To deal with other particular points raised by the noble Lord, I think we can agree with the amendment which he proposed to paragraph 2 of the Foreword. In paragraph 15 of tie Code, the second sentence deals, as does the first, with crossing the road, but we can, however, consider re-arrangement in any future edition. Certainly we agree that at any crossing all road-users should behave reasonably one to another. As to paragraph 30, I think the wording as it stands is more colloquial, but that is again a matter which can be considered for the future. The drawings of the drivers of the horse-drawn vehicles are as in the original Code. They seem to me, I must say, to be efficient, but a change could be made, as suggested by the noble Lord, in the last line. The layout can be considered again, and I am sure my right honourable friend will be quite prepared to do so. The paragraph relating to insurance sets out what is required by the Act, and is accurate. In this part we have felt it necessary to use the appropriate words of the various Acts and Orders, but that again is a matter which can be reconsidered.


Is the noble Lord really right? You have not got to produce your insurance certificate at the time; you are given five days in which to do it if you have not got it with you. Surely the word "must" is not absolutely correct. You should do it, but if you have not got it, you are given five days in which to collect it from your house. Surely "should" is the word.


I agree with the noble Lord that that is how the thing works, but, as I say, my information is that the words used are the words in the Act. Certainly the drafting of the hints on driving on page 29 can be reconsidered. Some of the points have already been noticed and it has been agreed to make certain amendments. The police have approved the passages dealing with the hints on driving. The last hint on driving is being redrafted on the lines suggested by the noble Lord. The chart on the inside of the back cover deals with braking. That is a police chart and it is based on an average reaction time of three-fifths of a second. I am sure that we were all very interested to hear what the noble Lord said about the test of his own reaction time; it only goes to show that the opinions of his many friends have got a scientific basis. It is in fact extremely rapid. As regards pedestrians on slippery roads, an important point, I ask the noble Lord to look at paragraph 18 of the Code.


That is the one to which the noble Lord, Lord Hankey referred me. To me it implies that the pedestrian ought to be careful about crossing. The motorist has got to watch lest the pedestrian may slip down in front of the car. I want to see something in this Code—perhaps in the hints—to the effect that he ought to remember that the car takes longer to stop under certain conditions.


That will certainly be considered. I might refer to what the noble Lord said about "You must." I was surprised, after what he said about beautiful language, that he did not suggest it should be "Thou shalt." I assure the noble Lord that all the very valuable points which he has raised will be most carefully studied. There is no doubt whatever that it will be possible to make certain amendments and improvements as a result of what he has said.


. There is one further point I would like to make, if I am not interrupting too much. Whether it is "thou shalt" or "you must," I do ask that it be put in heavy type. I think that will be a great improvement.


I will certainly bring that point to the notice of my right honourable friend. The noble Lord, Lord Teynham, said he would like some coloured illustrations. I hope that may be possible, because I quite agree that a little colour in a Code of this sort does improve the effect. As regards what the noble Lord said about bringing back the examination for driving licences, those tests will be reinstituted soon and the tests will include a very close examination on the textbook which we are considering this afternoon. May I say to the noble Viscount, Lord Cecil of Chelwood, that we all know of his deep interest in this matter, what a tower of strength he is, and what great assistance he has given to those who have this matter at heart and are seeking to promote safety on the road. We listened therefore with particular attention to what he said. The noble Viscount asked what would be the result of passing this Code and what will become of the amendments suggested by the noble Lord, Lord Llewellin. I think a second edition of this Code is certain to make its appearance, but even at this moment it is possible to make amendments in the Foreword and in the Appendices, and I have no doubt whatever that as a result of what has been said this afternoon amendments will be made. May I point out to the noble Viscount that a Code is an Order and it can be related with amendments. Neither House can amend a Code; they can approve it or disapprove it, but also a Code can be related with amendments. I hope that meets the noble Viscount's point.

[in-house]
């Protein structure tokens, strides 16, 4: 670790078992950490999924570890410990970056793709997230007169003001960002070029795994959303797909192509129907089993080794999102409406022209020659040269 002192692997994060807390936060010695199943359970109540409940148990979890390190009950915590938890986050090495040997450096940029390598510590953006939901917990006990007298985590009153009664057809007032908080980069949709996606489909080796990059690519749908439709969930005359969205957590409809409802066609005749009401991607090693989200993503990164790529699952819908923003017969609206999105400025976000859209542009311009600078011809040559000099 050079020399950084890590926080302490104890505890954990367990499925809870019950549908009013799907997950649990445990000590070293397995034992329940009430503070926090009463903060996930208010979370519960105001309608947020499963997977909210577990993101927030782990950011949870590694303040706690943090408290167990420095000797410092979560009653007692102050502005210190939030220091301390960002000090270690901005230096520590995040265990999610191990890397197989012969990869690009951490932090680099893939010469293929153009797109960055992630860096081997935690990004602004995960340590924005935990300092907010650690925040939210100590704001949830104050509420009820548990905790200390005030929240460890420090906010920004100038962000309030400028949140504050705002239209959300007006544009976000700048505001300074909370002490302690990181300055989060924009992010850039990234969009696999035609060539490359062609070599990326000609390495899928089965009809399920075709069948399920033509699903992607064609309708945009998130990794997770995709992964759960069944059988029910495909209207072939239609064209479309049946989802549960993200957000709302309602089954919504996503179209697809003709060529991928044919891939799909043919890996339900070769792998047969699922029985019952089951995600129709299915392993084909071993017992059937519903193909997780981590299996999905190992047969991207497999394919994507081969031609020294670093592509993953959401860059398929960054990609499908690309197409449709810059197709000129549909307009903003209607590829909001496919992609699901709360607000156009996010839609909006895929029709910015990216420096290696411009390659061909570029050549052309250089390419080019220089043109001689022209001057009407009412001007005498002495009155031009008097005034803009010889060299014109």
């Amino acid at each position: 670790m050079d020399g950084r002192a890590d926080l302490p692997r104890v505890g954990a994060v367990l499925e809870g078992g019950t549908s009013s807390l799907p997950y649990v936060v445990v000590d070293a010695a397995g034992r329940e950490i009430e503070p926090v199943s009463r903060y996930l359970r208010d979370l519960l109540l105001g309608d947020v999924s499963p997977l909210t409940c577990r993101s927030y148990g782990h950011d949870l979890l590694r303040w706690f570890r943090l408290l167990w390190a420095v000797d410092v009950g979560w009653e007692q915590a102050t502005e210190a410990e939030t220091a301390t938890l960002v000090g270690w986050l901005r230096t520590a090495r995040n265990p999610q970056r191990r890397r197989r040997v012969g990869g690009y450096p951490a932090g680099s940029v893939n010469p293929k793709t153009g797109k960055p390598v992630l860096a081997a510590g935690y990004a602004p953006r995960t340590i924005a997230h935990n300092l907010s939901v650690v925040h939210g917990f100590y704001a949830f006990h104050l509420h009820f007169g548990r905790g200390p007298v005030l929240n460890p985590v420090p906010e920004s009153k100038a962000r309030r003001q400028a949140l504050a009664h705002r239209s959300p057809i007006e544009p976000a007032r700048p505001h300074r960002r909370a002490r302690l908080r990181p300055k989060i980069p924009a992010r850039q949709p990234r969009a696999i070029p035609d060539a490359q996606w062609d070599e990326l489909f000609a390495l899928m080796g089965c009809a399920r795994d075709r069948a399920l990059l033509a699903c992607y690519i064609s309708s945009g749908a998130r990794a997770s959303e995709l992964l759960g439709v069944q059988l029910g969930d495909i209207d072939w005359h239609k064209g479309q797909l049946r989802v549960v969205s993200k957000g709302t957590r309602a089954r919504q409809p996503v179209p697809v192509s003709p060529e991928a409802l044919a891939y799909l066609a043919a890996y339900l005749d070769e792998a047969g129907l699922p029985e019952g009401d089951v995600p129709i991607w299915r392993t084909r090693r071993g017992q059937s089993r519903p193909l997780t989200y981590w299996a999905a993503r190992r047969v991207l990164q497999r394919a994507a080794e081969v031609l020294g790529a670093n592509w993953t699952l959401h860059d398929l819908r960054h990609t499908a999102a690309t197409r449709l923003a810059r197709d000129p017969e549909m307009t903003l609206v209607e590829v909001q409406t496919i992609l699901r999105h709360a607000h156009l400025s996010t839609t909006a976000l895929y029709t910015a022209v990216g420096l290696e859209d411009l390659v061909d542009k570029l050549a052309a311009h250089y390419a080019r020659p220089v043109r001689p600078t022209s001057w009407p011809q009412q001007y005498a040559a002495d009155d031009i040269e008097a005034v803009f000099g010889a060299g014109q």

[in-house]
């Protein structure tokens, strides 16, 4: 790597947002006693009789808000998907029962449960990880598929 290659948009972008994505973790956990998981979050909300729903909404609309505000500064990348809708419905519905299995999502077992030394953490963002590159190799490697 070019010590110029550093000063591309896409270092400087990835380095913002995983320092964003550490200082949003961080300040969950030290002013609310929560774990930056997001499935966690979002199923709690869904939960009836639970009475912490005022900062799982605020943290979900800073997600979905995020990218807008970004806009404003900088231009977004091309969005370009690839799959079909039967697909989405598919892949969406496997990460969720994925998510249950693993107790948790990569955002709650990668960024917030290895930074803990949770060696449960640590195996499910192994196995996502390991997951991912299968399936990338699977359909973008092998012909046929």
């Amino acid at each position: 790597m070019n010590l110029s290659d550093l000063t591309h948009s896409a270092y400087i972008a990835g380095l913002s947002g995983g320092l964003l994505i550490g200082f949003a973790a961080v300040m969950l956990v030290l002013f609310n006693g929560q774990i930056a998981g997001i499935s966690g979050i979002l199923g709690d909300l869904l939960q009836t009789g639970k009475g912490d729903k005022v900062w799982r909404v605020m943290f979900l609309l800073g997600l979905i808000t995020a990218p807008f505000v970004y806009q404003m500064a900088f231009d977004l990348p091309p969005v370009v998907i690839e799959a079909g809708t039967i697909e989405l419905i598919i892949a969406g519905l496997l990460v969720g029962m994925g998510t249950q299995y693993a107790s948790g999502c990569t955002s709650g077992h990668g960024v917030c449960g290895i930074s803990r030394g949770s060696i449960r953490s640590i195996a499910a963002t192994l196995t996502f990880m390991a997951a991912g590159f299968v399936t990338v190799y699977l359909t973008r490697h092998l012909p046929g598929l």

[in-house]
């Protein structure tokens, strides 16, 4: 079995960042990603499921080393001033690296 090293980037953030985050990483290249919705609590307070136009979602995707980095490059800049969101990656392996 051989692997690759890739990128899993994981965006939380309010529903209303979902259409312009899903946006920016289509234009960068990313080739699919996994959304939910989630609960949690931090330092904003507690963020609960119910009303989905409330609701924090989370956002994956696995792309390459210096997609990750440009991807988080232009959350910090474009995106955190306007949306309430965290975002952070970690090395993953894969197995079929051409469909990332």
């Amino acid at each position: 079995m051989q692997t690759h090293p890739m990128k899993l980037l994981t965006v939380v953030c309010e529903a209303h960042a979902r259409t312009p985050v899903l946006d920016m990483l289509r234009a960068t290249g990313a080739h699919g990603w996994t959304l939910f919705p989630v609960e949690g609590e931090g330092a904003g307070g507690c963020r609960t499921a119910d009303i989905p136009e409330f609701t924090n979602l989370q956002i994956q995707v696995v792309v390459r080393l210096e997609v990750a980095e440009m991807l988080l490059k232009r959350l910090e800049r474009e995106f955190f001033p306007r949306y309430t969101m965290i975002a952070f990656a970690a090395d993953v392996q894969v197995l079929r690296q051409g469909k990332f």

I do not wish to delay matters, but the point is that this Code is now going to be circulated through the post to vast numbers of people. Even if you make amendments you cannot be sure that they will reach the same people unless you have a second circular, which will be very awkward.


I appreciate that point but really it would not be advisable to postpone the issuing of this Code. It is important to get this Code printed because it does form an essential part of the road safety campaign which the Government have instituted. I may say that many eminent authorities have approved the Code in its present form. Therefore I fear that the Government could not agree to postpone the issuing of this Code, but at the same time may I tell the noble Viscount that the Government regard this matter of safety on the roads as one of the very greatest urgency. I Could not agree that the campaign has so far been a failure. If all the factors are considered I think there are good reasons for believing that the campaign has indeed met with a considerable measure of success. We shall press forward in every way with this urgent problem of promoting safety on the roads, and we shall be glad of the opportunity for a debate on this subject after the Recess.

The noble Lord, Lord Saltoun, raised a point about horses and the method of giving signs with the whip. Those points will all be considered with the other points which have been put forward this afternoon. We shall consider all the alterations, but I cannot say they will all he accepted. They will all be most carefully considered by my right honourable friend. I think my right honourable friend will be well satisfied with the reception which this Code has received, and I believe it will play a valuable part in the campaign at present in progress to promote safety on the roads.

On Question, Motion agreed to.